21. Second-hand cares, like second-hand clothes, come easily on and off —Charles Dickens
  22. Sign of trouble … like seeing a cannon muzzle poke out of the woods —James Sterngold, New York Times, March 22, 1986
  23. The solution rushed on him like a fire storm —T. Coraghessan Boyle
  24. They’re [troubles] piled on my head like snows on a mountain top —Bernard Malamud
  25. They would gnaw on it for days like two puppies with a rubber bone —Charles Portis
  26. Troubled as a plane with one wing —Anon
  27. Trouble … fell across her shoulders like a cloak. It was as if she had touched a single strand of a web, and felt the whole thing tremble and knew herself to be caught forever in its trembling —Ellen Gilchrist
  28. Troublesome as a wasp in one’s ears —Thomas Fuller
  29. Troubles visited from above like tornadoes —Marge Piercy
  30. Weaponless deterrence is like bodiless sex. It gets you nowhere —James Morrow
  31. Women like to sit down with trouble as if it were knitting —Ellen Glasgow
  32. Work like an antitoxin … before the complications come —Clifford Odets
References in classic literature ?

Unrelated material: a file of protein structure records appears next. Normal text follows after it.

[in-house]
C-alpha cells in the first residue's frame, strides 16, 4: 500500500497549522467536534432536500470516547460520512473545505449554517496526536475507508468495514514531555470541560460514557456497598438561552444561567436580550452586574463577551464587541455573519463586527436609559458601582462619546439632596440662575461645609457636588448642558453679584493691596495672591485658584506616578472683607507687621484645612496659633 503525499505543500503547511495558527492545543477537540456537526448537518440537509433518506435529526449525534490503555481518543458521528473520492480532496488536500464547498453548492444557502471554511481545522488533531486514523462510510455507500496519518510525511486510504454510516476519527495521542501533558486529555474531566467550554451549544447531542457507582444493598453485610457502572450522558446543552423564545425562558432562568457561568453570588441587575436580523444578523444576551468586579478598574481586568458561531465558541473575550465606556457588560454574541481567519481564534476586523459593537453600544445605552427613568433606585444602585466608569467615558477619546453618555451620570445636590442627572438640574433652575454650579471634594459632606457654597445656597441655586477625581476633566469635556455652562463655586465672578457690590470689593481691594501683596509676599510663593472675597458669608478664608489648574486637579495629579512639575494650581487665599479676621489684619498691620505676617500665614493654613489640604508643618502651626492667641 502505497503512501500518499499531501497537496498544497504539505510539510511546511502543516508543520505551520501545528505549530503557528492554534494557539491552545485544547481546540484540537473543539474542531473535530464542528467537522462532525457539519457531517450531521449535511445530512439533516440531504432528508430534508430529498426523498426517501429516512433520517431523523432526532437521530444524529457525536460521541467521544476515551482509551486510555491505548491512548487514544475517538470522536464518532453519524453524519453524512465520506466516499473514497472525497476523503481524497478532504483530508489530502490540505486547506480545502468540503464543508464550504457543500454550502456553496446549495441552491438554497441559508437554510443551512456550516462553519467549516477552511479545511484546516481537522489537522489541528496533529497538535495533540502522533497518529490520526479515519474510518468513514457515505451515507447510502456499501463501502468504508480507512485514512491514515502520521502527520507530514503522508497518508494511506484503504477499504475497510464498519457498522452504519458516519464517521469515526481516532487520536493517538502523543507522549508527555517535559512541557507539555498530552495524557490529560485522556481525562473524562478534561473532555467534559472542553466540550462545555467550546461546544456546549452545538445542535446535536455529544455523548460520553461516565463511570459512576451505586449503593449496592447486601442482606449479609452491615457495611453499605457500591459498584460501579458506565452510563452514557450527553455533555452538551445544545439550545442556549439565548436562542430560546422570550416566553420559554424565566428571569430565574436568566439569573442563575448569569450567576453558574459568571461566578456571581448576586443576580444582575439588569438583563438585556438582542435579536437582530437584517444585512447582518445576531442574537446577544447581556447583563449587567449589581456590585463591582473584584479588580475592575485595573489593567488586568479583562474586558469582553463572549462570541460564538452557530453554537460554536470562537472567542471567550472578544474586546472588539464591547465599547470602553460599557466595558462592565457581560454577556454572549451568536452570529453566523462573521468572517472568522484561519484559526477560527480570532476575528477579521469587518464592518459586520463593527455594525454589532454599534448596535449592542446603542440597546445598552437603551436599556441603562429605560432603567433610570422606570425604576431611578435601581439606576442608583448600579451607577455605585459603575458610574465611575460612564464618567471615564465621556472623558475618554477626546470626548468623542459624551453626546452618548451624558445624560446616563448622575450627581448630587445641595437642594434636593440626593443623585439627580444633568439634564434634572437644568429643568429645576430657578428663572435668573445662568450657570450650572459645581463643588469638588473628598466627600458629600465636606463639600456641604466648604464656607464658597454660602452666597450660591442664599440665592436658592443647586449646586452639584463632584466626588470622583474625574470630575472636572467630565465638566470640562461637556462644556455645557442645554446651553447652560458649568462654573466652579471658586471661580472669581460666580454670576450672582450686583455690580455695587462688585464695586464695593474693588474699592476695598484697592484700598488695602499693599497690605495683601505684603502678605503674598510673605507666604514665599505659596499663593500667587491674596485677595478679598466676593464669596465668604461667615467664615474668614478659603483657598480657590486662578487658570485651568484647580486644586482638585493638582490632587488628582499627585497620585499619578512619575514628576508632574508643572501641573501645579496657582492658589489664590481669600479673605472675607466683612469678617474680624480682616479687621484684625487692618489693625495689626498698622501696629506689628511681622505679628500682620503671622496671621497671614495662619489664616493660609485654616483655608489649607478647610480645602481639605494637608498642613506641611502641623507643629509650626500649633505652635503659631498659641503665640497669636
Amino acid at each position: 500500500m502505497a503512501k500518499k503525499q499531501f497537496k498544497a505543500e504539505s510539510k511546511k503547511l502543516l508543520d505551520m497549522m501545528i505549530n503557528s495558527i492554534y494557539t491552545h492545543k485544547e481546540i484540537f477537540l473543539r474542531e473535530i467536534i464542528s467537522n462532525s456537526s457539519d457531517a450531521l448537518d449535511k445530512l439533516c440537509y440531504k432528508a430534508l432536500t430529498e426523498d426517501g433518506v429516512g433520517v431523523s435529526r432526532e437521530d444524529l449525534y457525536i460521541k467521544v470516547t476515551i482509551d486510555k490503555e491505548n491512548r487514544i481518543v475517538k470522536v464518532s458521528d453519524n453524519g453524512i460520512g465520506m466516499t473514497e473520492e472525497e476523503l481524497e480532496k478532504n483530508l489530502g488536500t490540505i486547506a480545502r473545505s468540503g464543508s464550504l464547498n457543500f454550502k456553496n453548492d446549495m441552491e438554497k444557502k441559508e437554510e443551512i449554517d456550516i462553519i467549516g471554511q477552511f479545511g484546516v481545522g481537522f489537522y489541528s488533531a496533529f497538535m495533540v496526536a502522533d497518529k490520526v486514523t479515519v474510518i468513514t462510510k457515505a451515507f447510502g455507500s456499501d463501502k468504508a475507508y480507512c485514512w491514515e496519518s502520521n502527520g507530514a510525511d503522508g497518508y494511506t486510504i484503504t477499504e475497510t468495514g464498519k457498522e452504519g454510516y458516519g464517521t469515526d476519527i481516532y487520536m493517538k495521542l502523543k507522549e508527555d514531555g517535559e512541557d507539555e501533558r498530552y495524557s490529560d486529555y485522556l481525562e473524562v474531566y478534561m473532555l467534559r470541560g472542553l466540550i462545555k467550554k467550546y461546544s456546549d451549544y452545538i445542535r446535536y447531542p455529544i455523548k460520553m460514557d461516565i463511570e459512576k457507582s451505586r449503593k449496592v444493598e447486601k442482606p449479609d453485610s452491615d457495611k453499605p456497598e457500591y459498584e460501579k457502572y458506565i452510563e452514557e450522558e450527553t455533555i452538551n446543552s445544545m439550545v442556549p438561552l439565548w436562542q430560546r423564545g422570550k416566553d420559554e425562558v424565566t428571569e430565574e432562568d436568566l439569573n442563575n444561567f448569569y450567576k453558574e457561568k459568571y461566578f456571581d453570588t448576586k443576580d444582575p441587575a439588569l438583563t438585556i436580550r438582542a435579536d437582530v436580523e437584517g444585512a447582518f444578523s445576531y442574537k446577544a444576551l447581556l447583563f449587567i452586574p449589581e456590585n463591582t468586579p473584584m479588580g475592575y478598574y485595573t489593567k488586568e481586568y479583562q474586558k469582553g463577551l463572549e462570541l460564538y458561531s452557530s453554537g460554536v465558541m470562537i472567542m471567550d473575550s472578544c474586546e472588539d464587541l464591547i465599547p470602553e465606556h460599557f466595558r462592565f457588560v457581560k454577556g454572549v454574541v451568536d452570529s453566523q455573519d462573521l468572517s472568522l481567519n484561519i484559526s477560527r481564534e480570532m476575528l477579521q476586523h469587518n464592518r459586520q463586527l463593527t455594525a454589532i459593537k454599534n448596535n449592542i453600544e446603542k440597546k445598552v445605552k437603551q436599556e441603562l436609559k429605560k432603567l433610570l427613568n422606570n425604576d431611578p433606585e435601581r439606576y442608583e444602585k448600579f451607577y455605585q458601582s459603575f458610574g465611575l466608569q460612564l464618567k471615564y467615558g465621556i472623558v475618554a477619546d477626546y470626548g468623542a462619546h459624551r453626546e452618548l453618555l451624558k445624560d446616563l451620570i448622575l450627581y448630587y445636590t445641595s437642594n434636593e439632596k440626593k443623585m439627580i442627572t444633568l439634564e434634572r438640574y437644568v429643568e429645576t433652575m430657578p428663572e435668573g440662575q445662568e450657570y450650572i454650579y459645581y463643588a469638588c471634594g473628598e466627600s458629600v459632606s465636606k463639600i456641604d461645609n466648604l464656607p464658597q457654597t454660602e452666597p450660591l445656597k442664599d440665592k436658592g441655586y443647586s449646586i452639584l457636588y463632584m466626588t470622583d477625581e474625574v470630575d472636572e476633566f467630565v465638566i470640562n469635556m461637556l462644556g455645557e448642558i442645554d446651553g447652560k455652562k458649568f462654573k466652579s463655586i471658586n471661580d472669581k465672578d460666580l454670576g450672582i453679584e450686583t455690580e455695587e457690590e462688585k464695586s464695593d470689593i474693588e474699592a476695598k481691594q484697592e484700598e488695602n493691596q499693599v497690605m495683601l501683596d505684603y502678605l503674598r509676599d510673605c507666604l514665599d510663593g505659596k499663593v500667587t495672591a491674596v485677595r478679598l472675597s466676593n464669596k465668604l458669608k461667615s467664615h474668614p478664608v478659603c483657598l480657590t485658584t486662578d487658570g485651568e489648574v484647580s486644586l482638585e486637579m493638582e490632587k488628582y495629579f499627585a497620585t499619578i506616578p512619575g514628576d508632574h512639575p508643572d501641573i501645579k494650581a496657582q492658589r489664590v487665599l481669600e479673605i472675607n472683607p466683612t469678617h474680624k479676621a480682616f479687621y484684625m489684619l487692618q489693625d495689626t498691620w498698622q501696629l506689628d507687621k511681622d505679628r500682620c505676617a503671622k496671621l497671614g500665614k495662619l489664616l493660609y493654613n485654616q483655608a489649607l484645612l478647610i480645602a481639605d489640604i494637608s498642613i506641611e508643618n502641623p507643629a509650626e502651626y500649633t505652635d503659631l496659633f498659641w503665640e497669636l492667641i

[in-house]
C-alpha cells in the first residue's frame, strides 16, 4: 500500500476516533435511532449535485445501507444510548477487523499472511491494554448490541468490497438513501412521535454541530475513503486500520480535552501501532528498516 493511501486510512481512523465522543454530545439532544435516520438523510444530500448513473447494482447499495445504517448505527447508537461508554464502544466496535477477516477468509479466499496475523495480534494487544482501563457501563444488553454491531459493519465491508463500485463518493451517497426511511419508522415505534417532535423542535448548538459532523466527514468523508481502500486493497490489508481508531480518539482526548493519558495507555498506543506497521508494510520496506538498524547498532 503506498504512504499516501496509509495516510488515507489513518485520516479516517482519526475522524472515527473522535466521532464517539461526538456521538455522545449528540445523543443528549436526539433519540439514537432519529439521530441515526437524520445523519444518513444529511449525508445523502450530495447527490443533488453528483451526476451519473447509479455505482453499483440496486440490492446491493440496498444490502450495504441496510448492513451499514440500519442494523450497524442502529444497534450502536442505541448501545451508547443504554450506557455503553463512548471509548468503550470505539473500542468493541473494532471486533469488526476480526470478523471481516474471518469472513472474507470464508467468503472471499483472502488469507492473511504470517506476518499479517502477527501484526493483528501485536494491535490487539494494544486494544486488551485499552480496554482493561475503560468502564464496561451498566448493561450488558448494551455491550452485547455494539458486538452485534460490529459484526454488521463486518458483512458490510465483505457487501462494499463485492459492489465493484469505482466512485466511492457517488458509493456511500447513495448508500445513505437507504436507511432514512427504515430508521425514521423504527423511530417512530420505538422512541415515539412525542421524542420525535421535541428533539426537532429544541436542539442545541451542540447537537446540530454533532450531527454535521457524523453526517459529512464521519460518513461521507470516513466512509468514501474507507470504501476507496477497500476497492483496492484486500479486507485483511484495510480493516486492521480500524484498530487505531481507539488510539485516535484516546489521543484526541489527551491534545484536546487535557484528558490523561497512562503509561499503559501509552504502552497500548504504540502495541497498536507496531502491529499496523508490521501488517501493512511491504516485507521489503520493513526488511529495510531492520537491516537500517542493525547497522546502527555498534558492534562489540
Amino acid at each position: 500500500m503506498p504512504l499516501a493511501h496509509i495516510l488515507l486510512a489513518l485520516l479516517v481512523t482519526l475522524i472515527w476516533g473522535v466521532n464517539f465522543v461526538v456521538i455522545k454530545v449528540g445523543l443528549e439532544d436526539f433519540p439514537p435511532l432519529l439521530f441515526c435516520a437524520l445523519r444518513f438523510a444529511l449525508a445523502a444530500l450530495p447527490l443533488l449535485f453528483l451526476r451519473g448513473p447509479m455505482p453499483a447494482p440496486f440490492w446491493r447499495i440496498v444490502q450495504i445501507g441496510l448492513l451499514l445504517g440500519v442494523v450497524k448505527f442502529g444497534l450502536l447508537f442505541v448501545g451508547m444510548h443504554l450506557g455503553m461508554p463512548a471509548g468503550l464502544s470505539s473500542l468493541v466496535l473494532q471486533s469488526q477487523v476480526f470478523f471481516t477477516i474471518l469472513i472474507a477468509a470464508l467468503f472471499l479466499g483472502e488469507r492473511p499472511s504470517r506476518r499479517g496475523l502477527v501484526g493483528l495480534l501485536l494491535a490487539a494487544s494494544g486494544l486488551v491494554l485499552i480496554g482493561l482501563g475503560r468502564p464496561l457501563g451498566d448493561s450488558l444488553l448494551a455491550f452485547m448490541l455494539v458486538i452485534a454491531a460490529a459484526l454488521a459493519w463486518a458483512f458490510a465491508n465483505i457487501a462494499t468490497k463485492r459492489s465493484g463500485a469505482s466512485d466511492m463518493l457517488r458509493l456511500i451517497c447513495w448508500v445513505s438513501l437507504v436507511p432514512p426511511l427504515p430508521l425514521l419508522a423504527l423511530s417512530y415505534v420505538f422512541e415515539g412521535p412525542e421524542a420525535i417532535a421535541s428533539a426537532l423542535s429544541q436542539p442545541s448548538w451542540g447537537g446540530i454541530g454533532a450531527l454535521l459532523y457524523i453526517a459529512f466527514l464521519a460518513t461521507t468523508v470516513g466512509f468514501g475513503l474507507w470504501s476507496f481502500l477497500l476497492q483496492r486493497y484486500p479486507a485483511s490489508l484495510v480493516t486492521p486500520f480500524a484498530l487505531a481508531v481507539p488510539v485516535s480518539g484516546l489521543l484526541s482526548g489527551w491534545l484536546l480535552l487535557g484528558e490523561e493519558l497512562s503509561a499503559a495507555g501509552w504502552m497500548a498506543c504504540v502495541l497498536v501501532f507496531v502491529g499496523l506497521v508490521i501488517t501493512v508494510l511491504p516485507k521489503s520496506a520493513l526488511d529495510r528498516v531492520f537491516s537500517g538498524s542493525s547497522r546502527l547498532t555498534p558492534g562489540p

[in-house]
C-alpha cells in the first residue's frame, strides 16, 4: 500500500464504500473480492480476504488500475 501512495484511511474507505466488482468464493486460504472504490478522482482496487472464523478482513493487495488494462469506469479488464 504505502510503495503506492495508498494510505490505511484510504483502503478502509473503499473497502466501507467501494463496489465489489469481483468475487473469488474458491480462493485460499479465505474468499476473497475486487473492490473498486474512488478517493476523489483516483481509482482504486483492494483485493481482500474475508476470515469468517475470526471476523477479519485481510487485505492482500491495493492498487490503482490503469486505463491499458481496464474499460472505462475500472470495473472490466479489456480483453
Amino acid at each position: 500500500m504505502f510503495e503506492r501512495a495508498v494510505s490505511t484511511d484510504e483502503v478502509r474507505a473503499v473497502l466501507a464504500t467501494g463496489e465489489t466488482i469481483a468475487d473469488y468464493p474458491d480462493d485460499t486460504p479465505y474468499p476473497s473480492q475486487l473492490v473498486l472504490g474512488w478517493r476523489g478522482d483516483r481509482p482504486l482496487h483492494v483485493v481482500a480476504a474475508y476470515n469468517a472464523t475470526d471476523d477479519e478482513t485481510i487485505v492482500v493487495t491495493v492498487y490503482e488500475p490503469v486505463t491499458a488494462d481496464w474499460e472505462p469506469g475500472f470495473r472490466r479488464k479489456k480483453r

Cornelius's Receipt Book as if it were a mathematical exercise, working out the problems with patience and care.
If he can, then is it as marvellous a thing in him, as if a man were able simultaneously to go through the demonstrations of two distinct problems in Euclid.
Now he said it a third time, and Ona drew a deep breath; it was so wonderful to have a husband, just like a grown woman--and a husband who could solve all problems, and who was so big and strong!
a solving of all moral problems, by an unanswerable wisdom
I slowly paced the floor, pondering scientific problems, and heard this conversation:
The parent who is obliged to feed and clothe seven children on an income of fifteen dollars a month seldom has time to discriminate carefully between the various members of her brood, but Hannah at fourteen was at once companion and partner in all her mother's problems.
Happily these interior problems are not infrequently resolved by quite exterior forces.
The studious young ladies at Alton College, elbows on desk and hands over ears, shuddered chillily in fur tippets whilst they loaded their memories with the statements of writers on moral science, or, like men who swim upon corks, reasoned out mathematical problems upon postulates.
This was, perhaps, the most weird and mystifying of all the telephone problems.
Let both sides explore what problems unite us instead of belaboring those problems which divide us.
Yet for the sake of the young and inexperienced, who may perchance infer -- from the two simple instances I have given above, of the manner in which I should recognize my Father and my Sons -- that Recognition by sight is an easy affair, it may be needful to point out that in actual life most of the problems of Sight Recognition are far more subtle and complex.
It was one of these insoluble problems that rose up unceasingly before my mind!